Aliana Legorreta checks out an antique stereoscope during Creslane third graders’ guided tour of Creswell Historical Museum last week. GINI DAVIS – THE CRESWELL CHRONICLE
What is the name of the Native American people who lived in the Creswell area?
Who is the town of Creswell named after?
What was the name of Creswell’s first bank?
Do you know the answers to these questions? Would you like to? Then visit the Creswell Historical Museum, as Creslane Elementary School third graders did last week.
On April 18, four classrooms of third graders received informative tours of the Museum guided by Creswell Historical Society (CAHS) members Georgia Reid, Suzanne Peterson and Mike Briesemeister.
Worksheets and pencils in hand, the students moved from display to display, learning about how early pioneers came to Oregon and the Native Americans who lived in this area, and about early Creswell area churches, schools and family life. Listening and reading display information carefully, they sought answers to 10 worksheet questions.
Students learned about the trail Levi Scott and other pioneers traveled to arrive in Creswell and viewed wagon train artifacts; they learned that the building in which the Museum is housed was once a church and saw a large bell that once rang out to call children to school.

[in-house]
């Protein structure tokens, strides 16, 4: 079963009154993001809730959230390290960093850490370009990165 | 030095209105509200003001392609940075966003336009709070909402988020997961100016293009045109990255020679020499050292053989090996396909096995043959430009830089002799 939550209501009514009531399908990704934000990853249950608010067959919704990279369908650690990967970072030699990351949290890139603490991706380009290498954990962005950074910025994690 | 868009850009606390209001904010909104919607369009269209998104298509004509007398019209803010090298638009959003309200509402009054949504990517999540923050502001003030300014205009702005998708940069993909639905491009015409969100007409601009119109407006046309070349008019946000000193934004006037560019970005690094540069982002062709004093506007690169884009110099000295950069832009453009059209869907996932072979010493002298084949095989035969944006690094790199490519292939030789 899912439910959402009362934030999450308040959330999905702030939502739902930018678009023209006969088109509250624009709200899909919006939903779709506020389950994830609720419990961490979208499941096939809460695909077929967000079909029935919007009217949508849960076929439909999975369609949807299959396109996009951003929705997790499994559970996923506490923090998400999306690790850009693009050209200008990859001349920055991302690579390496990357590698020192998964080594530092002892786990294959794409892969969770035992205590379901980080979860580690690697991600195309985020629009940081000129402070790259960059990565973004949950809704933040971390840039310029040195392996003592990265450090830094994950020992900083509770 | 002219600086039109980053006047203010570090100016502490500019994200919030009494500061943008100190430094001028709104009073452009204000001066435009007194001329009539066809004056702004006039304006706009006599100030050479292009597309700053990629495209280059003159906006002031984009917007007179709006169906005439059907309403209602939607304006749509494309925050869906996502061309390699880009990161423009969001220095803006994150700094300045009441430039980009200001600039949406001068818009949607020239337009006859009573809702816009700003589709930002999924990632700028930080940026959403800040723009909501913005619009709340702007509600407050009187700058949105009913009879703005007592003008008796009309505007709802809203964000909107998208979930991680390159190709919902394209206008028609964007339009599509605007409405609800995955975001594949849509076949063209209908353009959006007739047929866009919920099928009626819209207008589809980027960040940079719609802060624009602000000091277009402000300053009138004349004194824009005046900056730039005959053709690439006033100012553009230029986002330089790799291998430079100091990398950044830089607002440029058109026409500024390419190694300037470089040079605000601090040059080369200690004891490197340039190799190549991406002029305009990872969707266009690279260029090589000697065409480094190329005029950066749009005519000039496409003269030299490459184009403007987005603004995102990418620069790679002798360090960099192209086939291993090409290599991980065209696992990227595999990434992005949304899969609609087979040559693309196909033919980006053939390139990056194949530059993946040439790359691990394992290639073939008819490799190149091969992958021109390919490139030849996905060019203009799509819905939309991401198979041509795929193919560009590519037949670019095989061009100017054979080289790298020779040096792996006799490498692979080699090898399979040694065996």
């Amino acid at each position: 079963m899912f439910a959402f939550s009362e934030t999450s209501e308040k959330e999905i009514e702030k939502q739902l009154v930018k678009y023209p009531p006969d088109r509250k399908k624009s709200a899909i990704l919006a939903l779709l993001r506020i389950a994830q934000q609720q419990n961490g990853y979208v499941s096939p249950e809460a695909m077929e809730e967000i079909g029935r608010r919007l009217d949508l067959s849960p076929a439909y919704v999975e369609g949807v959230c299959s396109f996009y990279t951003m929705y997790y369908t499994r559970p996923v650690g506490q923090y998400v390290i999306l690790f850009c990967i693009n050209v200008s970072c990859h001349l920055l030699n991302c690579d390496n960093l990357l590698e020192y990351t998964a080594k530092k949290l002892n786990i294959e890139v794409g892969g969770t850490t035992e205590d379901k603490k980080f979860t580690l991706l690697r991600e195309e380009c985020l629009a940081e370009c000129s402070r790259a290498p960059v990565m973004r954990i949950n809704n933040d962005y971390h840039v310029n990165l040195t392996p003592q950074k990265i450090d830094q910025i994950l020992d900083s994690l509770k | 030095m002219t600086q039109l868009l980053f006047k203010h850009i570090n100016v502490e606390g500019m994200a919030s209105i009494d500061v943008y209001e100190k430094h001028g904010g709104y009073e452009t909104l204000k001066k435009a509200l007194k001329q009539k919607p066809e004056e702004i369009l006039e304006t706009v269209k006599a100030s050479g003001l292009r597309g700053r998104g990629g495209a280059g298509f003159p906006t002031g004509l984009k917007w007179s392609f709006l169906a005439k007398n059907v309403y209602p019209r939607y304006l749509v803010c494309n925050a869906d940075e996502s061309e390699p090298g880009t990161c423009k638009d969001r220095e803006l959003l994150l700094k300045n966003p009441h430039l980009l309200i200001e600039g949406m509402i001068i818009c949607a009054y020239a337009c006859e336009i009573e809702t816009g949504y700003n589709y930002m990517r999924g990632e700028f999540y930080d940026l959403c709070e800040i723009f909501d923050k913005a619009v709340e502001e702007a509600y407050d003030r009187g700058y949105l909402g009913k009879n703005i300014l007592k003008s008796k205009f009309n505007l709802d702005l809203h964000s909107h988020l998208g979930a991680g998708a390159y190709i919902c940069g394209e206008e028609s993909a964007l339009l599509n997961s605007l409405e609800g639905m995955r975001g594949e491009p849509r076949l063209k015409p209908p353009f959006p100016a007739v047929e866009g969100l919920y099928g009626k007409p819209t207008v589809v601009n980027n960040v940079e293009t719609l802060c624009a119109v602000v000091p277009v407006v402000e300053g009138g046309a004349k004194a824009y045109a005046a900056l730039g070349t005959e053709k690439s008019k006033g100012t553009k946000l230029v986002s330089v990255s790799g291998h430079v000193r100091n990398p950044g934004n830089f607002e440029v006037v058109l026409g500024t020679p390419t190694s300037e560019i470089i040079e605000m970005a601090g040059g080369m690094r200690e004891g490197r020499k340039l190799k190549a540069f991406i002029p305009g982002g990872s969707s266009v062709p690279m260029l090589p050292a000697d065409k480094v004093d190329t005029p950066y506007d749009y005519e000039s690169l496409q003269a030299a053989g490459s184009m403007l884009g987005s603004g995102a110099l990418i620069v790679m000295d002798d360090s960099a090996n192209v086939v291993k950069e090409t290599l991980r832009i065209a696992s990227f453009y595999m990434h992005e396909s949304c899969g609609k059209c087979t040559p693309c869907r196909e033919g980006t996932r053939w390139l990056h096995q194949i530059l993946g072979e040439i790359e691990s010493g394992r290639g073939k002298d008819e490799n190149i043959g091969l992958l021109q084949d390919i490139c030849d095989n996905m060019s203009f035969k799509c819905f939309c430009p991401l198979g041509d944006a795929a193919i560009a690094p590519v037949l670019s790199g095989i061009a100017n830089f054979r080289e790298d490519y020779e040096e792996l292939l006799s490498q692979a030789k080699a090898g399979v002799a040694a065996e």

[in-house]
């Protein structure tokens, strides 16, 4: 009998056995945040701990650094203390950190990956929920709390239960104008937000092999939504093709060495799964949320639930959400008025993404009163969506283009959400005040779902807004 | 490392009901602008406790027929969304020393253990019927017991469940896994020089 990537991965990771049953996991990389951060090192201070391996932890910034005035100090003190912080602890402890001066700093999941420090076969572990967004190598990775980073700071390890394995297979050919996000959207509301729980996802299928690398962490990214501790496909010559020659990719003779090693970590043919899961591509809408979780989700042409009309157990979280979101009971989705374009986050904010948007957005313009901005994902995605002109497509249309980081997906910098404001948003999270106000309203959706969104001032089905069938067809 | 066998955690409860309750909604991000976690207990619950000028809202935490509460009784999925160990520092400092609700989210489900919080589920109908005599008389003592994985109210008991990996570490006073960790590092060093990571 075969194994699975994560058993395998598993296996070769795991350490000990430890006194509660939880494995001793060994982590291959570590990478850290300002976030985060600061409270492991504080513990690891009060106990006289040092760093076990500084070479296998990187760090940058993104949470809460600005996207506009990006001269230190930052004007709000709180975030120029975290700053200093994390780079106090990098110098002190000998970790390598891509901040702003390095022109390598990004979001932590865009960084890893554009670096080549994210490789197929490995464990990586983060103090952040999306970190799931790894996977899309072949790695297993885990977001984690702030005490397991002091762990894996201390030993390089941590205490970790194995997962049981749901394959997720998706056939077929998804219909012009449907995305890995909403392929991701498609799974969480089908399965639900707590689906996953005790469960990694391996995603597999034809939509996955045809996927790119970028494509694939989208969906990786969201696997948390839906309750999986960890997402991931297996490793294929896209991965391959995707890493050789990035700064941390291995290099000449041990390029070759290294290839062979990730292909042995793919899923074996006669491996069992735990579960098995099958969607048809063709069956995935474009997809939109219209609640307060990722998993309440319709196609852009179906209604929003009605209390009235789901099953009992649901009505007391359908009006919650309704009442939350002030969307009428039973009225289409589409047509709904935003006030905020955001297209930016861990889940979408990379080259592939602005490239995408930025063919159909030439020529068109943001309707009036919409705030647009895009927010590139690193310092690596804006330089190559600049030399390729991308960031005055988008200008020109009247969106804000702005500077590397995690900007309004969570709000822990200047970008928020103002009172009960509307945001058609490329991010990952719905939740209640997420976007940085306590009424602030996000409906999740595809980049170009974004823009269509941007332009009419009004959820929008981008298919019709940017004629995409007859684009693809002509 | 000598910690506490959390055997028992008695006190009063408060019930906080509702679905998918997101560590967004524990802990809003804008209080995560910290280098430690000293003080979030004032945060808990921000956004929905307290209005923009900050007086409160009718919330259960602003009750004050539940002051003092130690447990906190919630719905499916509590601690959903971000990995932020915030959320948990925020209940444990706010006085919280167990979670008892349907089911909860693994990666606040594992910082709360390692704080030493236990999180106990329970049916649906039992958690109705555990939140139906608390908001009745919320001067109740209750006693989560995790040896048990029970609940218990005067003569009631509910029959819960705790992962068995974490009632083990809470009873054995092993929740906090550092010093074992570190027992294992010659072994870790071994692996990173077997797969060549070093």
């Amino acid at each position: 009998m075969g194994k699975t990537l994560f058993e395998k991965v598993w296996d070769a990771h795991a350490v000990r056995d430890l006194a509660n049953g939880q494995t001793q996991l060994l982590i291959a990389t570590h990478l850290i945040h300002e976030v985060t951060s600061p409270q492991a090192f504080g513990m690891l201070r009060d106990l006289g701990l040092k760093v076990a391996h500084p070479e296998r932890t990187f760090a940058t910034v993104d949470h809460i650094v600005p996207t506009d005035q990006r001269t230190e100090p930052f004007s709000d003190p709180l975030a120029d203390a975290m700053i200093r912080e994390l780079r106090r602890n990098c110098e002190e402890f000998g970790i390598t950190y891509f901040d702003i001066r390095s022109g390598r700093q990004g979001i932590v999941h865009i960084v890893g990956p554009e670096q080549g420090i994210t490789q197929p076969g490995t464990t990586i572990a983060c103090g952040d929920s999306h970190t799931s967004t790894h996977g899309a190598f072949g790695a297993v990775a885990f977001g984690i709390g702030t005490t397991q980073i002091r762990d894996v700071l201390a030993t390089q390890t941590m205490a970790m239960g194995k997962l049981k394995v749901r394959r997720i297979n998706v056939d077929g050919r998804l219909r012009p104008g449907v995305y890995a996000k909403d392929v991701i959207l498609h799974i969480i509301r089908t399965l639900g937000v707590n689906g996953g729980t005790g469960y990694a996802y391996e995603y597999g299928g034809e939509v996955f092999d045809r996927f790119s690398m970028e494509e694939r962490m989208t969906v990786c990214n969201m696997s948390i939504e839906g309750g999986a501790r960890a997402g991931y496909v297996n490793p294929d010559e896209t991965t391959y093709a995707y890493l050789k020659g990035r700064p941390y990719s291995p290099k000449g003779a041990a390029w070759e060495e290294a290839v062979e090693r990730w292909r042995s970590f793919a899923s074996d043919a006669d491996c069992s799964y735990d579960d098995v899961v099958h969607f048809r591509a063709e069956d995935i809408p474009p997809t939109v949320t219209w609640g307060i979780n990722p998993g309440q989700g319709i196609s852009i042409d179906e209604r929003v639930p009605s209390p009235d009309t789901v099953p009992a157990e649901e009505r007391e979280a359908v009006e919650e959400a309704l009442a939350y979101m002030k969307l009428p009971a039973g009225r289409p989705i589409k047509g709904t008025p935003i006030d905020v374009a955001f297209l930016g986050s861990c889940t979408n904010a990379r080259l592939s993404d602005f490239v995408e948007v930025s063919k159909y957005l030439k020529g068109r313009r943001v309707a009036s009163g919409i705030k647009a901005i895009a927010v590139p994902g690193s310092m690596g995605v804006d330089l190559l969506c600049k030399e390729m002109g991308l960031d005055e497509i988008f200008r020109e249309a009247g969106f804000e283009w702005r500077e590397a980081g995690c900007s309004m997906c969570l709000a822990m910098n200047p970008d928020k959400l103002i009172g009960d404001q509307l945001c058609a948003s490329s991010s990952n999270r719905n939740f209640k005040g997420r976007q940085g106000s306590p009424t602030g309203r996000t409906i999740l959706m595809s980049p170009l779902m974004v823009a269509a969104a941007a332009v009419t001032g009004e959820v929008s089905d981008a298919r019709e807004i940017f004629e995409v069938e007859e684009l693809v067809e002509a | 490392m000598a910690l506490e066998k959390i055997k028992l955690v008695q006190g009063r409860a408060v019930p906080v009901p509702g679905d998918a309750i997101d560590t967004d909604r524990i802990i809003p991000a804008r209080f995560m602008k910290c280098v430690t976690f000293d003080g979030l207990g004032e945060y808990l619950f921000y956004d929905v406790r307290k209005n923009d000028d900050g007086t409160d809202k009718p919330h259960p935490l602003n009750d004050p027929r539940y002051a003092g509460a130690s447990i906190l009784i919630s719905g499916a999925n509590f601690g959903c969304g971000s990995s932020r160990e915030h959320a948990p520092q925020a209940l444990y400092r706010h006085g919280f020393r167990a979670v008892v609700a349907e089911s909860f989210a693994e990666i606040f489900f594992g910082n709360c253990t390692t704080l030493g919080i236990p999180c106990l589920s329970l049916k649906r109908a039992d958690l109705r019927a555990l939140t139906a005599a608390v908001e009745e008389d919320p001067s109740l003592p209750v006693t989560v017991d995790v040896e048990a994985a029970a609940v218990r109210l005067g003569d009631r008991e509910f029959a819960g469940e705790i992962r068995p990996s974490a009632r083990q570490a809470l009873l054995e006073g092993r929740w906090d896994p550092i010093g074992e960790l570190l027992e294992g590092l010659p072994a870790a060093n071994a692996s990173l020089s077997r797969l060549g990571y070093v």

They learned about the two men who donated land for the town of Creswell and about Creswell’s first mayor, and saw a painting commemorating the North Korean attack on the U.S.S. Pueblo, in which Duane Hodges of Creswell perished.
They sat in early school desks and tried out antique stereoscopes, viewing two side-by-side images of the same scene (left-eye and right-eye views) and manipulating the slide to see them come together into a single three-dimensional image. They saw vintage business, school and church displays, a roomful of toys and children’s furnishings, a bedroom and a kitchen, ”where women worked really, really hard,” Peterson explained.
”The students were able to visualize how prior residents lived day-to-day lives and the difficulties of coming West over the Scott/Applegate and the Lost Wagon Train trails, and about historical events that affected Creswell residents in the past,” Reid said.
After the tour, students were asked to answer the final question on their worksheet: What did you most enjoy learning about today?
Answers ranged from the old classroom, to the wagon train exhibit, to the stereoscopes and more.
According to teacher Rebecca Harshbarger, the Museum tour was part of an educational unit on the history of the local community.
”We’ve been giving these tours for several years now,” Peterson noted. ”It’s always a lot of fun to see the kids enjoying these things.”